At the end of every year, I get in touch with Steve Kay, one of the most erudite observers of America’s cattle business and ask him to talk about the state of the industry. We review the soon-to-be-gone year and try to look at what might be coming in the New Year.
When it comes to cattle, Kay knows what he’s talking about. He edits and publishes Cattle Buyers Weekly, a marketing and business newsletter focusing on North America but covering the global meat and livestock industry as well. A 41-year veteran of daily newspaper, weekly magazine and newsletter journalism in three countries, he also writes monthly columns for several print and web-based publications in the U.S., Canada and Australia.
His work has earned many honors. Two of them are especially important to him. In September, he was inducted into the Meat Industry Hall of Fame, honoring him as “an authoritative yet impartial analyst of the North American meat and livestock industry as well as a talented journalist who has been widely quoted in national newspapers and news magazines, including the Wall Street Journal, Forbes and Business Week.” Last year, he was awarded The American Meat Institute’s highest award, its Industry Achievement Award, “in recognition of your exceptional coverage of beef industry issues through Cattle Buyers Weekly and the helpful insights and analysis you provide to reporters and others.”
So let’s get to it. As usual, I posed half a dozen questions and his answers were concise, well-balanced and to the point.
Q. Last year, we talked about the rising price of beef and I asked if there might be a breaking point for consumer buying. You said, "Tyson Foods on November 18 reported that its average selling price for beef in fiscal 2013 (ended September 28) was up 6.6% on average prices in 2012. This followed a 14.4% increase in 2012. Those increases are continuing as the average consumer's pocket book is either static or shrinking. Their reaction seems to be a willingness to pay a little more and buy a little less. Are we building a house of cards that could soon come crashing down?
A. Tyson’s average beef sales price in fiscal 2014 was up another 12.8 percent. USDA has forecast that overall consumer beef prices in calendar 2014 will be up 11-12 percent on 2013. This year saw consumers willing and able to absorb higher prices until September. But beef sales then began to slow as monthly retail prices kept hitting new highs. By November, beef also faced a contra-seasonal surge in pork production. Both factors meant less retail beef and more pork feature activity. Consumers bought more pork because it was much cheaper than beef and this will continue well in to next year.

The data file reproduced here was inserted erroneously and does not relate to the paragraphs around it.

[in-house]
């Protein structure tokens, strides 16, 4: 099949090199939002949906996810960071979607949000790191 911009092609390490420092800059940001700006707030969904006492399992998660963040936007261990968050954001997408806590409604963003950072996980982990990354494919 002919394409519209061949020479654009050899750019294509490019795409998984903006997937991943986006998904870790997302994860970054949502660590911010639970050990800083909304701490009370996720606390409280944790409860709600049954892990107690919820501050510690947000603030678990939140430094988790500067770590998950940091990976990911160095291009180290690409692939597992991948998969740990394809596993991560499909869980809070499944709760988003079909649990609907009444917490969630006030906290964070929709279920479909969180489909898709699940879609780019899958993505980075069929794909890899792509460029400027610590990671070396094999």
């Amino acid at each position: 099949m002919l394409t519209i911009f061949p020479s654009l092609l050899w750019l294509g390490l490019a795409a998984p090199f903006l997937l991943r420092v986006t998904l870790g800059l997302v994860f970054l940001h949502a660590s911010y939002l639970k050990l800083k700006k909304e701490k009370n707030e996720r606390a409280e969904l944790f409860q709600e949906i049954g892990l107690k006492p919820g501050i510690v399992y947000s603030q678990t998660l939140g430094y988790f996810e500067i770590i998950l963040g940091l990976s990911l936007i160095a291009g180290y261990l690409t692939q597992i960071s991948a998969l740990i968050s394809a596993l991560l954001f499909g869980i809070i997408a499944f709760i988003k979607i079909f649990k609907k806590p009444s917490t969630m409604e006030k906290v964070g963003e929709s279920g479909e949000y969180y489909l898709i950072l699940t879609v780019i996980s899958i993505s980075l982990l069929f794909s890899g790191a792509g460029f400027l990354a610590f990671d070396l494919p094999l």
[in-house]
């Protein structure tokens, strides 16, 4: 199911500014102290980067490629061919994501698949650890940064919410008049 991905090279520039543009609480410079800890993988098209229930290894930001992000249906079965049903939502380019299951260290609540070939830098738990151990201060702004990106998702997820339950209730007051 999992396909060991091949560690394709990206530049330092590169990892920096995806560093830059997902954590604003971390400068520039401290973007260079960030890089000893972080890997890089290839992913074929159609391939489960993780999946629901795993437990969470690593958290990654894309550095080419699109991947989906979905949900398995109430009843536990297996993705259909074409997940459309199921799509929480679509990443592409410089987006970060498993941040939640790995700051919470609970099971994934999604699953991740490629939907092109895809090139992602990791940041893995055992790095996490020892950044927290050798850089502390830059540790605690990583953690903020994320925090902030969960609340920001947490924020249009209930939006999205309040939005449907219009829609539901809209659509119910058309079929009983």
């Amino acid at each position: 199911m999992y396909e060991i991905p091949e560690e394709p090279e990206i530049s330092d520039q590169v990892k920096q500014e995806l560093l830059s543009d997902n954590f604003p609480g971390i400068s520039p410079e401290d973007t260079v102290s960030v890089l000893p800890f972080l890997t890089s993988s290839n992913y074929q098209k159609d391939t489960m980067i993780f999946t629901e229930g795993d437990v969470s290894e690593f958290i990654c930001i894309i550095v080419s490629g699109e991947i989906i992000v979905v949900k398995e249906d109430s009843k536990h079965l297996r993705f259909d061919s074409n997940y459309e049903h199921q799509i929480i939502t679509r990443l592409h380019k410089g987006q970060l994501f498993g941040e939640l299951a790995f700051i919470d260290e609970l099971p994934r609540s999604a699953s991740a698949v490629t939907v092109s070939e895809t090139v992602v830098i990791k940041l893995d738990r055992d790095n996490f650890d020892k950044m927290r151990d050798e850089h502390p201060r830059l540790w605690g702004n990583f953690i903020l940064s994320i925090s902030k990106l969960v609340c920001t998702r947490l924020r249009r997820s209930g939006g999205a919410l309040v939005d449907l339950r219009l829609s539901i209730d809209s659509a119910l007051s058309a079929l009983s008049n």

Consumers are buying less beef only because less is available. Americans consumed an average 56.3 pounds of beef in 2013 but will eat only 54.2 pounds this year and 52.2 pounds in 2015, according to USDA. It’s important though not to confuse the decline in per capita consumption with either meat preference or demand. The decline is strictly a function of how much beef is available.
Americans and consumers overseas will keep buying our beef because it is the highest-quality beef in the world. American consumers will get some relief in 2015, as USDA forecasts beef prices to increase only 4.5 to 5.5 percent. The increase might be less than this if the industry produces more beef as USDA is forecasting. The biggest relief will come in the second half of next year. In addition, Americans have more disposable income to spend on beef because of the huge decline in prices at the gas pump.
Q. Although the 'head count' of the U.S. herd keeps dropping, the available product isn't declining as quickly. Beta agonists have helped boost weight but they've fallen on hard times lately. The Wall Street Journal reported that two lawsuits were filed on Nov. 6 in the U.S. District Court of Northern California. Plaintiffs including the Center for Food Safety, the Humane Society of the United States, and United Farm Workers of America claimed that in approving those drugs "the FDA failed to adequately consider the drugs’ collective effects on animal welfare, worker safety, and wildlife and U.S. waterways." Is there a viable future for those products?
A. One product, Zilmax, has been off the market since August 2013 and I see no sign of it returning any time soon. Many in the industry realize the industry does not need Zilmax to add weight. Cattle feeders this year did it the old-fashioned way by feeding cattle longer and with more corn. So carcass weights in November were at record levels. Many in the industry also realize it would be hard to explain to the public why they are going to start using such a product again. As for another beta-agonist, Optaflexx, it is wisely used and I have seen no reports of any of the effects claimed in the two lawsuits.